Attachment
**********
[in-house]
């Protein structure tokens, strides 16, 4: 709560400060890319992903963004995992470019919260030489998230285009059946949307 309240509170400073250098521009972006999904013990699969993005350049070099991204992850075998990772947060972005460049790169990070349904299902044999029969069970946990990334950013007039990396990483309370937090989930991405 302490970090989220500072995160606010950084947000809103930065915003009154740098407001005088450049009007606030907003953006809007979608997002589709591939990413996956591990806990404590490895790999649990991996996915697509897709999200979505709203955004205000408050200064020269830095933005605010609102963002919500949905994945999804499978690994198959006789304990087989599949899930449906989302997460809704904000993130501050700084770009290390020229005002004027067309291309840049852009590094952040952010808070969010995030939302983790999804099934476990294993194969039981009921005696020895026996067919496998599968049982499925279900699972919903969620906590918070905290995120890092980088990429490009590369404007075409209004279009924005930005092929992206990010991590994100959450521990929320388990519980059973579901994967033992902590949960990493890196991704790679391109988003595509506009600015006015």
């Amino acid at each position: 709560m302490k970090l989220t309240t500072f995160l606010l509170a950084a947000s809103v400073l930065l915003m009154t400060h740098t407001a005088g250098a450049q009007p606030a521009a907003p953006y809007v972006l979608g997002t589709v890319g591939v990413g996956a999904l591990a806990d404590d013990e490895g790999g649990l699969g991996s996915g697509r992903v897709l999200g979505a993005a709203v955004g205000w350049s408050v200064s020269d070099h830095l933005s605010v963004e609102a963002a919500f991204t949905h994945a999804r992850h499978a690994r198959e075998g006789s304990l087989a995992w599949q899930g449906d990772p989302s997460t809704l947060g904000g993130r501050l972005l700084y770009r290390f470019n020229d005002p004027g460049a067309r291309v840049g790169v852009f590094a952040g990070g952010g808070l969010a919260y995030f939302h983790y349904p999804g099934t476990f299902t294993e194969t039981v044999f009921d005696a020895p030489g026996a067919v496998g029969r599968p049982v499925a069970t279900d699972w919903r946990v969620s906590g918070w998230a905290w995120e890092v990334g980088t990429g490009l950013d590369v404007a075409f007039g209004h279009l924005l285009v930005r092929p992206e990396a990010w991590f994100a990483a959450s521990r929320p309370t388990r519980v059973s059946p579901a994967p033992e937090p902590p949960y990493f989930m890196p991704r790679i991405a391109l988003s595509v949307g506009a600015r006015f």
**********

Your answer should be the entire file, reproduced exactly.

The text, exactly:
[in-house]
């Protein structure tokens, strides 16, 4: 709560400060890319992903963004995992470019919260030489998230285009059946949307 309240509170400073250098521009972006999904013990699969993005350049070099991204992850075998990772947060972005460049790169990070349904299902044999029969069970946990990334950013007039990396990483309370937090989930991405 302490970090989220500072995160606010950084947000809103930065915003009154740098407001005088450049009007606030907003953006809007979608997002589709591939990413996956591990806990404590490895790999649990991996996915697509897709999200979505709203955004205000408050200064020269830095933005605010609102963002919500949905994945999804499978690994198959006789304990087989599949899930449906989302997460809704904000993130501050700084770009290390020229005002004027067309291309840049852009590094952040952010808070969010995030939302983790999804099934476990294993194969039981009921005696020895026996067919496998599968049982499925279900699972919903969620906590918070905290995120890092980088990429490009590369404007075409209004279009924005930005092929992206990010991590994100959450521990929320388990519980059973579901994967033992902590949960990493890196991704790679391109988003595509506009600015006015």
């Amino acid at each position: 709560m302490k970090l989220t309240t500072f995160l606010l509170a950084a947000s809103v400073l930065l915003m009154t400060h740098t407001a005088g250098a450049q009007p606030a521009a907003p953006y809007v972006l979608g997002t589709v890319g591939v990413g996956a999904l591990a806990d404590d013990e490895g790999g649990l699969g991996s996915g697509r992903v897709l999200g979505a993005a709203v955004g205000w350049s408050v200064s020269d070099h830095l933005s605010v963004e609102a963002a919500f991204t949905h994945a999804r992850h499978a690994r198959e075998g006789s304990l087989a995992w599949q899930g449906d990772p989302s997460t809704l947060g904000g993130r501050l972005l700084y770009r290390f470019n020229d005002p004027g460049a067309r291309v840049g790169v852009f590094a952040g990070g952010g808070l969010a919260y995030f939302h983790y349904p999804g099934t476990f299902t294993e194969t039981v044999f009921d005696a020895p030489g026996a067919v496998g029969r599968p049982v499925a069970t279900d699972w919903r946990v969620s906590g918070w998230a905290w995120e890092v990334g980088t990429g490009l950013d590369v404007a075409f007039g209004h279009l924005l285009v930005r092929p992206e990396a990010w991590f994100a990483a959450s521990r929320p309370t388990r519980v059973s059946p579901a994967p033992e937090p902590p949960y990493f989930m890196p991704r790679i991405a391109l988003s595509v949307g506009a600015r006015f």